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Review: Roland's $399 Keyboard Hides A Dark Secret

Updated: 5 days ago

Review:

Roland E-X50

$399.00 USD

Roland is synonymous with high-end expensive pro-level keyboards such as the Fantom and Juno. To cater to the budget-conscious keyboardist, Roland added this new flagship E-X50 to their entry-level lineup in addition to the E-X20 and E-X30 I reviewed a few years ago. This Roland keyboard is more expensive than equivalent entry-level flagships from Yamaha and Casio, but does it sound better and have more comprehensive music-making tools?


How does it perform onstage and should you get this over other similarly priced keyboards? I also dived into the firmware of this Roland E-X50 following a suspicion I had. I will review the key-action, sound quality, various features, and functionalities of this keyboard to help you make a better buying decision.


Key Actions

Just like its similarly priced competitors, the Roland E-X50 comes with 61 touch-sensitive synth-action keys.

The surface on both the black and white keys are glossy which I am not a fan of.

I prefer the matte and textured keys from Casio instead. The key action is not as quiet as Casio keyboards but is less noisy than Yamaha keys. While these keys are touch sensitive, I had trouble extracting good dynamic range no matter how I tweak the velocity curves. The key action also felt stiffer than Yamaha keys but has less resistance than Casio’s action.


if you prefer 88-weighted keys, check out my recommended keyboards here.

If you are thinking about learning to play the piano, You can check out my beginner piano app. As well as some beginner video courses and course materials available for you. Also, you check out this free 25 Piano lesson as well.


Sound Engine

The attention-grabbing headline for this keyboard is the 256-note polyphony which is the number of tones that can sound at the same time. 256 is a staggering 300% more polyphony than similarly priced keyboards from the competition. Whether this is a true number, I do not know but I have not encountered notes dropping off even when playing lush sustained dual-layered voices while running a busy accompaniment.


There are 707 tones in the E-X50, which can be layered and split across the keyboard but this number is a marketing illusion.

There are essentially only about 430 unique tones with the rest being 2 decades old general MIDI voices, single shot drum samples, and cheesy general MIDI sound effects pitched across the keyboard. These single-shot drum samples and sound effects should have been more efficiently combined in a drum or sound effects kit which is what the competition does.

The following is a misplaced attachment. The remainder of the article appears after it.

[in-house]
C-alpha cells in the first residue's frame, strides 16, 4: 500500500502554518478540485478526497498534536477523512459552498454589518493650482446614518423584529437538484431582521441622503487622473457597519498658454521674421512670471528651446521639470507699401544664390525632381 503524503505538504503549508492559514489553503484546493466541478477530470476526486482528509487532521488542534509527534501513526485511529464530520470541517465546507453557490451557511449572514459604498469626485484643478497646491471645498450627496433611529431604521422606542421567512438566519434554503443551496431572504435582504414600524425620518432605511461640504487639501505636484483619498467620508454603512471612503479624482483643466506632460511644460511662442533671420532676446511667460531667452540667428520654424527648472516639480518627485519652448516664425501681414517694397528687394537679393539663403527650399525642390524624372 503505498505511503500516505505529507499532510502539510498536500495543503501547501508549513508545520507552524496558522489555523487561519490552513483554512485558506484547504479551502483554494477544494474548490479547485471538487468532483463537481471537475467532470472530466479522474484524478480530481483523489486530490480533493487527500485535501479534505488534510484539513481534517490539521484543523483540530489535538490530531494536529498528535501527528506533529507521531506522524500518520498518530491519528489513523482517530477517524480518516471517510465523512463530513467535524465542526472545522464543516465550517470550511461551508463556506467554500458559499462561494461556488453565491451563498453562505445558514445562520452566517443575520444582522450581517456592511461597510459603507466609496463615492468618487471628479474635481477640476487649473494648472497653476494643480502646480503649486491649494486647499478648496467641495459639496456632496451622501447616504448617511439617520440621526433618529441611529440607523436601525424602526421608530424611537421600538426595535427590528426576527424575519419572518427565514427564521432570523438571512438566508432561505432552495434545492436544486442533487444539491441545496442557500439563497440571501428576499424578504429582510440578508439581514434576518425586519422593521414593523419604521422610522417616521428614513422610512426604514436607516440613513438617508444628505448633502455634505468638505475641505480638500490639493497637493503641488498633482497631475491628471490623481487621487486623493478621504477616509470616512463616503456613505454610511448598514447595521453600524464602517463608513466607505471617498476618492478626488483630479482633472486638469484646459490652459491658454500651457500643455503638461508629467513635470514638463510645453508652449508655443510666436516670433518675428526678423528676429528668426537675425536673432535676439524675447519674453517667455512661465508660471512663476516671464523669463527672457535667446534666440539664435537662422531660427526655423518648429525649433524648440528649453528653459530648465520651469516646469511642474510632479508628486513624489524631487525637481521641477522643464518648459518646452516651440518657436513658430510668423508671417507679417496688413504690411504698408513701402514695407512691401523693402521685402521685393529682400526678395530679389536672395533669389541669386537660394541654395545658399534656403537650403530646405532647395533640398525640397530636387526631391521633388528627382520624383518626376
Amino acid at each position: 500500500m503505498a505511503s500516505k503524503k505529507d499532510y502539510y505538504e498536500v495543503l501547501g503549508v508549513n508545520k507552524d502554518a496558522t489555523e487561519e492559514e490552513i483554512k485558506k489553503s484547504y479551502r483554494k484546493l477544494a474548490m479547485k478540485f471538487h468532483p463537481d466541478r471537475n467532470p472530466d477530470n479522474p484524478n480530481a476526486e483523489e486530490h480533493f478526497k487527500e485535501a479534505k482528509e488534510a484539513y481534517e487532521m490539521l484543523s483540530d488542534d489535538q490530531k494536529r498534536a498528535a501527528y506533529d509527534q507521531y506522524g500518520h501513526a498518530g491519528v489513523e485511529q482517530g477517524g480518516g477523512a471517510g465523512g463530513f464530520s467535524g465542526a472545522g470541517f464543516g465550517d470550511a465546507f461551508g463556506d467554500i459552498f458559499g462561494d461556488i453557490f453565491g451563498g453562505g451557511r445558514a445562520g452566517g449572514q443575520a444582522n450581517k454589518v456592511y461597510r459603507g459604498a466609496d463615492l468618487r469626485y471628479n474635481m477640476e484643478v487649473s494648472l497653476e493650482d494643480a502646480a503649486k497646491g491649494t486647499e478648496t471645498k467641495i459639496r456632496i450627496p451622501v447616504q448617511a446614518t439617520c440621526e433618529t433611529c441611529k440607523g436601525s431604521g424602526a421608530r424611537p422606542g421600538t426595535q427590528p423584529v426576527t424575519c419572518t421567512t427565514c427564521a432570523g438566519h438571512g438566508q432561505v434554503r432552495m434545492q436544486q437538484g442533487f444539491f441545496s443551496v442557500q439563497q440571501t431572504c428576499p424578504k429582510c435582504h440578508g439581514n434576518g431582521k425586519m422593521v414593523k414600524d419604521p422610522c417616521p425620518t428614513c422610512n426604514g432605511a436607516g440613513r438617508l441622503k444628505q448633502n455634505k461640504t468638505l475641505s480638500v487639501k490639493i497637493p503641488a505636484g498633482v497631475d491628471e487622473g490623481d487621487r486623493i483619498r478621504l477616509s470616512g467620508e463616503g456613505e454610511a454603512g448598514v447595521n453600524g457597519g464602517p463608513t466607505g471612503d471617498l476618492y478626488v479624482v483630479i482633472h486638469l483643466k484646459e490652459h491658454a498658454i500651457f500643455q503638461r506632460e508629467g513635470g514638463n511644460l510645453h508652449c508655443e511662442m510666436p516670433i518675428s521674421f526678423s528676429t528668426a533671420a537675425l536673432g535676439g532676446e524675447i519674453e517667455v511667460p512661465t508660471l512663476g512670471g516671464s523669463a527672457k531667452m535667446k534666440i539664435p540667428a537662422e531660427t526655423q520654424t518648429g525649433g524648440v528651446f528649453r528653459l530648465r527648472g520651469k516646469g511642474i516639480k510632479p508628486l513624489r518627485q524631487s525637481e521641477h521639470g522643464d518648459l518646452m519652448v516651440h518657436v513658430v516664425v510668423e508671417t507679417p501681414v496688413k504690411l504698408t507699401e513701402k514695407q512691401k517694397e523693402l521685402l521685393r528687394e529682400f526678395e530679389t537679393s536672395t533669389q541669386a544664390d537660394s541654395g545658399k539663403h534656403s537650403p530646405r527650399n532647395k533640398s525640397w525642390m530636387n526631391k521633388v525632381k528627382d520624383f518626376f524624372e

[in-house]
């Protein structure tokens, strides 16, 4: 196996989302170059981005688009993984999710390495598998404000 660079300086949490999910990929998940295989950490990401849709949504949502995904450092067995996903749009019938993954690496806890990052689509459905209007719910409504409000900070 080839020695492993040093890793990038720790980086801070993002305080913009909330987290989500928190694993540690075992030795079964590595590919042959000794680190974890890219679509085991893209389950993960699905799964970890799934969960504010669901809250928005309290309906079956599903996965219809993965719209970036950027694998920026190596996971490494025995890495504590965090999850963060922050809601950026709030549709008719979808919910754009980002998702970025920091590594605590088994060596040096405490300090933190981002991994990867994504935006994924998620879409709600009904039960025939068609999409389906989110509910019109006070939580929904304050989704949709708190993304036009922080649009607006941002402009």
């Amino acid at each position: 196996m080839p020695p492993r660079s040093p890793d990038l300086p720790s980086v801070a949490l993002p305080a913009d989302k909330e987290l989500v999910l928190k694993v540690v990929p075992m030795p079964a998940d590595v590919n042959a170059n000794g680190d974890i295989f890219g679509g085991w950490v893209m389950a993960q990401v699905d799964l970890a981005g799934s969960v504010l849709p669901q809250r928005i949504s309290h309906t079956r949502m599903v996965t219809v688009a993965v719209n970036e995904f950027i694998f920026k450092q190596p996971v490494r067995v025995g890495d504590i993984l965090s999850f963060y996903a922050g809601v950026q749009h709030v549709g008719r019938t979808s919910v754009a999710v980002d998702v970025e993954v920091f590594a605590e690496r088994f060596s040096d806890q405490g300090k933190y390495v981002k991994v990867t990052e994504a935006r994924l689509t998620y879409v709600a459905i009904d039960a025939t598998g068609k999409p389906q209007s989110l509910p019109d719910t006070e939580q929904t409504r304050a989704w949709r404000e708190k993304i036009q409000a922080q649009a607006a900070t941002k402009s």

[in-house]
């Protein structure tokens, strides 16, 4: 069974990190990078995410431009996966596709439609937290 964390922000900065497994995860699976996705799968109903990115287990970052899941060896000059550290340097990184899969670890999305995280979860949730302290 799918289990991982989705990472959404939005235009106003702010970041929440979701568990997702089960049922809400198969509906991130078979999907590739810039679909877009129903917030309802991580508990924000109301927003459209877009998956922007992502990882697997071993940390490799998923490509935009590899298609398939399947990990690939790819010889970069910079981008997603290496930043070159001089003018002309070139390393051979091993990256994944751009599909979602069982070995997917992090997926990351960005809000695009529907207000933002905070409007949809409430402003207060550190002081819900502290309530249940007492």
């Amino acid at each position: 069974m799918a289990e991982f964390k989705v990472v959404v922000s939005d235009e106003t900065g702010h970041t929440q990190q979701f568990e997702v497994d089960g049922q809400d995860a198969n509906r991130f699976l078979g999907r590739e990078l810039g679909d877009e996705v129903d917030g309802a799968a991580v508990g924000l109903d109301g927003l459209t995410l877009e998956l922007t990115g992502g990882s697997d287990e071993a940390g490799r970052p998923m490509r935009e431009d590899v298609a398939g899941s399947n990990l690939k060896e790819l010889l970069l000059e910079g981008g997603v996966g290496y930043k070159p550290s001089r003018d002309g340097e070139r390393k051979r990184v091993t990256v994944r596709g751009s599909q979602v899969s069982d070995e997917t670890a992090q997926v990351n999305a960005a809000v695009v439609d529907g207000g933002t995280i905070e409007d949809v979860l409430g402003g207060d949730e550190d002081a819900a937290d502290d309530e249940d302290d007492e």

If you are expecting to find sound samples trickled down from the last generation Roland flagship workstations, you will be disappointed. Most of the patches are not multi-samples and only a couple of instruments contain velocity-switched articulations. This came as a surprise to me as velocity-switched stereo multi samples are now a de facto feature on similarly priced keyboards from the competition. These shortcomings limit the expressiveness of this keyboard.


The Roland E-X50 has the usual bunch of reverb and chorus effects that are pretty standard even on keyboards that cost half as much. However, the biggest disappointment of this sound engine is the Digital Sound Processor. DSP effects are baked into the tones with no way to select different effects or to vary the parameters. Worst of all, you cannot even turn it off. Cheaper keyboards from the competition offer multiple knobs, switches, and controllers to shape and transform the sound in real-time. On this keyboard, you get a grand total of just one pitch bend wheel for real-time sound shaping.

You can find here my preferred keyboard which is cheaper, has better sounds, a more powerful effects processor, and more sound shaping options.


Rhythm Accompaniment

Thankfully, the rhythm accompaniment feature of this keyboard has a few redeeming qualities. Most of the 300 styles, covering a wide range of music genres, are well programmed.

This is currently the only keyboard at this price that has 4 rhythm variations and 4 rhythmic fills for each style. You get 2 rhythm intros and endings when the competition has just one. Rhythm accompaniments are well programmed with many modern styles suitable for playing recent hits.


The accompaniment engine detects chord changes well and handles the transition between rhythm fills and variations much better than Casio keyboards. Individual accompaniment track volume can be independently adjusted just like similarly priced Yamaha keyboards. However, the interface to adjust track volume is clunky, hampering quick on-the-fly track volume changes. I was surprised to find a dedicated fade-in and out button which is usually only available on more expensive arranger keyboards.


If you want good rhythms and the ability to manipulate and morph individual accompaniment tracks easily, check it out here.


Features